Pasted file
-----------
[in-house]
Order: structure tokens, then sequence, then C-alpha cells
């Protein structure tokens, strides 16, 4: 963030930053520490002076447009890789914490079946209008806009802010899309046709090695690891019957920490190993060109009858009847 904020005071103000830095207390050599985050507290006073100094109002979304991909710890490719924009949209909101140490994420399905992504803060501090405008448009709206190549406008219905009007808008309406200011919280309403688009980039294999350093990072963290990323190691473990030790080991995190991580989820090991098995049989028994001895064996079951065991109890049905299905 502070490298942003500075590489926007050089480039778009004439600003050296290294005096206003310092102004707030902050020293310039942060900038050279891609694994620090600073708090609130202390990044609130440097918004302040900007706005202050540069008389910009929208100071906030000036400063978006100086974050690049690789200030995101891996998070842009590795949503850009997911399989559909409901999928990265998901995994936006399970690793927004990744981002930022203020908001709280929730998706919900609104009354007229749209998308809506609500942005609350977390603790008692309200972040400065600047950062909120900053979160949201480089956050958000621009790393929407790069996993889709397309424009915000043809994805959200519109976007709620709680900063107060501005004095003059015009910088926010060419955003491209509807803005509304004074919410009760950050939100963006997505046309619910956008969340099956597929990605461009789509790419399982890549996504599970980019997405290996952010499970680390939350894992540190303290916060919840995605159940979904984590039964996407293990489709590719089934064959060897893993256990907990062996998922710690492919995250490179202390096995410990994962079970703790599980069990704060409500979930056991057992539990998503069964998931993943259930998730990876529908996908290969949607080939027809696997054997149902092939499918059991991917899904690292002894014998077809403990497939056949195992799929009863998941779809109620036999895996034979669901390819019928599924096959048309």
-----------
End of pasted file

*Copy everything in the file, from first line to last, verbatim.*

[in-house]
Order: structure tokens, then sequence, then C-alpha cells
């Protein structure tokens, strides 16, 4: 963030930053520490002076447009890789914490079946209008806009802010899309046709090695690891019957920490190993060109009858009847 904020005071103000830095207390050599985050507290006073100094109002979304991909710890490719924009949209909101140490994420399905992504803060501090405008448009709206190549406008219905009007808008309406200011919280309403688009980039294999350093990072963290990323190691473990030790080991995190991580989820090991098995049989028994001895064996079951065991109890049905299905 502070490298942003500075590489926007050089480039778009004439600003050296290294005096206003310092102004707030902050020293310039942060900038050279891609694994620090600073708090609130202390990044609130440097918004302040900007706005202050540069008389910009929208100071906030000036400063978006100086974050690049690789200030995101891996998070842009590795949503850009997911399989559909409901999928990265998901995994936006399970690793927004990744981002930022203020908001709280929730998706919900609104009354007229749209998308809506609500942005609350977390603790008692309200972040400065600047950062909120900053979160949201480089956050958000621009790393929407790069996993889709397309424009915000043809994805959200519109976007709620709680900063107060501005004095003059015009910088926010060419955003491209509807803005509304004074919410009760950050939100963006997505046309619910956008969340099956597929990605461009789509790419399982890549996504599970980019997405290996952010499970680390939350894992540190303290916060919840995605159940979904984590039964996407293990489709590719089934064959060897893993256990907990062996998922710690492919995250490179202390096995410990994962079970703790599980069990704060409500979930056991057992539990998503069964998931993943259930998730990876529908996908290969949607080939027809696997054997149902092939499918059991991917899904690292002894014998077809403990497939056949195992799929009863998941779809109620036999895996034979669901390819019928599924096959048309």